by Dick Nieuwendyk – mtltimes.ca
Commercial interests and dealing with merchants of Upper and Lower Canada were extremely important in the move toward Confederation. As early as 1837, the Molsons, best known for their breweries and steamship line, were printing and circulating their own currency.
On 3 Dec. 1853, John Molson Jr. and William Molson, the sons of brewery magnate John Molson founded the Molson’s Bank under the law governing private banks passed three years before. Chartered in 1855, Molson’s Bank rapidly became one of Canada’s most important banks, and in 1866, the brothers contracted architects George and John James Browne to construct a building on the corner of St. James Street and rue Saint-Pierre as the headquarters of the Molson Bank. At the time, Montreal’s St. James Street was the financial center of Canada and already had several banks located in the area.
Faced with buff Ohio sandstone, a novelty in these days, and with many elements such as twin columns of red granite, segmental windows, and the use of iron cresting and tall chimneys, it would be the first building in Montreal to be built in the Second Empire style. Three faces of men, believed to be the heads of founder William and his two sons, are carved above the front door. The sculptured top central crown shows the arms of the Molson family flanked by a male and a female character with various attributes, including a hive – a symbol of collective labor dear to the Freemasons. George Browne, born in Belfast in 1811, and one of Canada’s most prominent and brilliant architects of the 19th century. signed his work on one of the basement rocks.
The construction of the four floor building, required the demolition of some other buildings. The counters and offices from the bank occupied the ground floor and the basement, while a separate entrance was built on rue Saint-Pierre for the upper floors. The first occupant of that part of the building was an editor, followed by various tenants. By 1883, the bank occupied the entire building. In the early 1900s the building was enlarged, the Saint-Pierre entrance disappeared, and a new main entrance on St. James street was constructed.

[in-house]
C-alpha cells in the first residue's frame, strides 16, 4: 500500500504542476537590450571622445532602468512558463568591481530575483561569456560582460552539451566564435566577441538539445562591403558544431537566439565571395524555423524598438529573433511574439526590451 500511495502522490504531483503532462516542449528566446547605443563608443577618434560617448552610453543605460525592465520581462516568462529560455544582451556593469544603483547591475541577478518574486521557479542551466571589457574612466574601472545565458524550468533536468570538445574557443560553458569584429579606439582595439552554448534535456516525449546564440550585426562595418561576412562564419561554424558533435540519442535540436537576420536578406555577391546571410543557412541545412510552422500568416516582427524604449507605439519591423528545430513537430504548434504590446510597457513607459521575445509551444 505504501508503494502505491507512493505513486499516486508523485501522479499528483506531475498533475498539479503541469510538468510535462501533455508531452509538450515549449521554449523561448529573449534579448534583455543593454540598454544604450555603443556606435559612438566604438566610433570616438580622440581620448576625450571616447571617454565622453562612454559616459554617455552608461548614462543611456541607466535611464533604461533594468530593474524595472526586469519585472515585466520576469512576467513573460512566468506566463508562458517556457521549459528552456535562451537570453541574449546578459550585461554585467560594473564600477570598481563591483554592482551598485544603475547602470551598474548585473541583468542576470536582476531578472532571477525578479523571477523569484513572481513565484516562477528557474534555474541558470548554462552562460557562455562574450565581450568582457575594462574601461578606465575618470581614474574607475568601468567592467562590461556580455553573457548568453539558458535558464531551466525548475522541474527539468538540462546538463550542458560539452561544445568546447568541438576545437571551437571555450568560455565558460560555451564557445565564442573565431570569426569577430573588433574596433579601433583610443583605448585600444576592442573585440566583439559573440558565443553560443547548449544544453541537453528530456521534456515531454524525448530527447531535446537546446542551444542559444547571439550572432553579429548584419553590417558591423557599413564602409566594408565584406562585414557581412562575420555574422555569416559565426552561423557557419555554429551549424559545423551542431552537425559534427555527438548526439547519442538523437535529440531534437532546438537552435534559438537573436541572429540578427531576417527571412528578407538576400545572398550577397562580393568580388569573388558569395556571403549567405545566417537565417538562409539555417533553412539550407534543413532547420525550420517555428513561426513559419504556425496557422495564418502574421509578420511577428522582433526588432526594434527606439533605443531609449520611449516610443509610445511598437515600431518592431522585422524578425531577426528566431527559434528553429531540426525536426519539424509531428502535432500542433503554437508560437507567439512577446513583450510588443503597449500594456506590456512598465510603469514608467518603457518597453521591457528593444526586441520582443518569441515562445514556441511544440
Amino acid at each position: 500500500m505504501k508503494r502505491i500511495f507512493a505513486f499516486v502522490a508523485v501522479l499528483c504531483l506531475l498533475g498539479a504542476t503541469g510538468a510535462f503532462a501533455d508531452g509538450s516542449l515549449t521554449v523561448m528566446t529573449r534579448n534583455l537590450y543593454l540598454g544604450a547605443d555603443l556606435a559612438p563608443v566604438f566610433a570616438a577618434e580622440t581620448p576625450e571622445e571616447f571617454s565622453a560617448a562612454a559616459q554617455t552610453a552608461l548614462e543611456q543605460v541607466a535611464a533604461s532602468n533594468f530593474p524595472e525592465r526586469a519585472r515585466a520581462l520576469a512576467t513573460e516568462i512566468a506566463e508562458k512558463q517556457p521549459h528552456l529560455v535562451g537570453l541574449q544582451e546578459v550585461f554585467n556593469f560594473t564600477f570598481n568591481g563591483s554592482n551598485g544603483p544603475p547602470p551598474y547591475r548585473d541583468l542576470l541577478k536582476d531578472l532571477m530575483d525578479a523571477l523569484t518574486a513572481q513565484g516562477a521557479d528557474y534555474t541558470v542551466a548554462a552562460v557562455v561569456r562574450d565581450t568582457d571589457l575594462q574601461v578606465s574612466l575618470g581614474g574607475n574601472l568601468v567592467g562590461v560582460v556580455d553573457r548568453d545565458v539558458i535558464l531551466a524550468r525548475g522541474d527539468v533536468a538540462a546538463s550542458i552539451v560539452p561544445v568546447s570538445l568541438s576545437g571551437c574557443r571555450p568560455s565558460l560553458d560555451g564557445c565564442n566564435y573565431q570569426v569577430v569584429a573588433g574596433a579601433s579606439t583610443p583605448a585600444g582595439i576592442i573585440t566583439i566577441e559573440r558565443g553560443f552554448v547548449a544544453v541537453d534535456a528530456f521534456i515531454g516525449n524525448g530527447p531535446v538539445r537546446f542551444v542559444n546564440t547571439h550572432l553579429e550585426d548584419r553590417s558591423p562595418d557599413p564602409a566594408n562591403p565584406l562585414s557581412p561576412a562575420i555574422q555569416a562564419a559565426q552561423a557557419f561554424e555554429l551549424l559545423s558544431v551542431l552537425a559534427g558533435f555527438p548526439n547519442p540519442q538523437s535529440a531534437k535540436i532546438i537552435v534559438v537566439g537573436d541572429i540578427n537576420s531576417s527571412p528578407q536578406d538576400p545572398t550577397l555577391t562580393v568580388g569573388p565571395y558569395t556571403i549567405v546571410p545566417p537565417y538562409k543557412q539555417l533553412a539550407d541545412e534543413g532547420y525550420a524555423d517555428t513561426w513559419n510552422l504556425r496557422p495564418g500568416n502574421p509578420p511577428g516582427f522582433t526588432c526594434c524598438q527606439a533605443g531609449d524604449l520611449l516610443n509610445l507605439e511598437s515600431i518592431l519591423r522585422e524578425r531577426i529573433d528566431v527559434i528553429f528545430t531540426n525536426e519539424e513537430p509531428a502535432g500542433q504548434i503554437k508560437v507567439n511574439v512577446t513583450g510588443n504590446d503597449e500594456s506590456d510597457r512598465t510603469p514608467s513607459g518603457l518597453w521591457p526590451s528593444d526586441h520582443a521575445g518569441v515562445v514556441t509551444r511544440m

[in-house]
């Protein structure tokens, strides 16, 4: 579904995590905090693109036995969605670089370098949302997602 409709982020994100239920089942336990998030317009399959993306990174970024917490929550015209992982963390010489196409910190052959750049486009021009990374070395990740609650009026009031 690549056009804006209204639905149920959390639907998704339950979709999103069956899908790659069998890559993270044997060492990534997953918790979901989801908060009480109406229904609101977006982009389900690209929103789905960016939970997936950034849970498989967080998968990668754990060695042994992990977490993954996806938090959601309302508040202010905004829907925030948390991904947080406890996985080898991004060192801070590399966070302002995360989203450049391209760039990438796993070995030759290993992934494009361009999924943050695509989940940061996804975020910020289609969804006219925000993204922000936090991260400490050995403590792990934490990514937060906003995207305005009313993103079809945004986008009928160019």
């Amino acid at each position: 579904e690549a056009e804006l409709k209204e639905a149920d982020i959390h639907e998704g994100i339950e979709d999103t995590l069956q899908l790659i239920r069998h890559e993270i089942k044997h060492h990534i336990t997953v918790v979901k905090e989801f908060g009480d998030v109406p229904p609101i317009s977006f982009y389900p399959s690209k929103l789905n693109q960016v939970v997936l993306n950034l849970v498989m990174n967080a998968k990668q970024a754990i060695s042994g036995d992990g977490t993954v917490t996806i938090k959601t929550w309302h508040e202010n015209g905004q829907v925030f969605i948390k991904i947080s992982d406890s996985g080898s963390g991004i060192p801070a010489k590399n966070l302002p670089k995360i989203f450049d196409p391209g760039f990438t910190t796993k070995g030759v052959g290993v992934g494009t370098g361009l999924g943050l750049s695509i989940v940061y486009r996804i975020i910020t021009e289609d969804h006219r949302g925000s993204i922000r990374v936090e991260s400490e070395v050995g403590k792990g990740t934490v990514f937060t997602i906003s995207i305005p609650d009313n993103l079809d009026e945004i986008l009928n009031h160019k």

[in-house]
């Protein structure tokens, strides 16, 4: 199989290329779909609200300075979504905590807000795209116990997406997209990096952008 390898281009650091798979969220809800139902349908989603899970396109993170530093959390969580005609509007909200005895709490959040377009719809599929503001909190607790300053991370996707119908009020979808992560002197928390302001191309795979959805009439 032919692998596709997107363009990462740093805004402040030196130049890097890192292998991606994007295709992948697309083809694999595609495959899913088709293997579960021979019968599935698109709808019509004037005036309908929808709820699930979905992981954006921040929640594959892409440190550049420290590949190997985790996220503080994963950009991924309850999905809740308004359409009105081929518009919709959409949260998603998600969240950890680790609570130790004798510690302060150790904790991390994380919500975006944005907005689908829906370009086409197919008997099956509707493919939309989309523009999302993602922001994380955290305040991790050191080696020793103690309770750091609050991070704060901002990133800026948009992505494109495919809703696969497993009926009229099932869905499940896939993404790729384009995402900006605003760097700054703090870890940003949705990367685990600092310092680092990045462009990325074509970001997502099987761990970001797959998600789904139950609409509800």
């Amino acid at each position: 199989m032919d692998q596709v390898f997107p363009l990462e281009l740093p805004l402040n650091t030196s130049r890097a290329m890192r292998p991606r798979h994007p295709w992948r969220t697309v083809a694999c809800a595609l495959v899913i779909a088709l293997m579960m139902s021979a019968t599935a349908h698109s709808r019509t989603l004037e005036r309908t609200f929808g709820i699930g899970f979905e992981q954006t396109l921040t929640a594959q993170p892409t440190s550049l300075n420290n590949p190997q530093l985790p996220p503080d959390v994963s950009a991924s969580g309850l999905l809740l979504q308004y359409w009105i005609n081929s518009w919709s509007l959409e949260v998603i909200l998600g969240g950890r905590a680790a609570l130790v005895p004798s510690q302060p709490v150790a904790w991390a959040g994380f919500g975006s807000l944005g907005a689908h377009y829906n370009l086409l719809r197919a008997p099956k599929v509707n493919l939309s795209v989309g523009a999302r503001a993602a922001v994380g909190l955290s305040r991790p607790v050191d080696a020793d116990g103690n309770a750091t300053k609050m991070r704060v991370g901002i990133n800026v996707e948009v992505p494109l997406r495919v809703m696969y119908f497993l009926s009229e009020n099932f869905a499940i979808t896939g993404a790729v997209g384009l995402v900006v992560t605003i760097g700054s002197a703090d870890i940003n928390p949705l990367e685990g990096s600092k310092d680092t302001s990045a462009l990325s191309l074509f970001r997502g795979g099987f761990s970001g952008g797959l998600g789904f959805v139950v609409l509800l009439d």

In 1925, the Bank of Montreal absorbed the Molson Bank and its 125 branches and became the owner of the building. It expanded the ground floor to rue Notre Dame. The bank closed the branch in 1981, and installed a BMO training center at this location. Since 2009 the Molson’s Bank building has been occupied by government offices and law firms. Elements of the original occupant are still visible in the former banking hall and executive offices, including Corinthian capitals, garlands consoles and cornices, marble fireplaces, and mahogany paneling with classical motifs and elaborate plaster work. Some of these items date from 1866, but most come from the work done in the early 1900s.
The Molson’s Bank Bldg is located at 278-288, rue Saint-Jacques
Source: McGill University / McCord Museum / City of Montreal / The Encyclopedia of Canada / BMO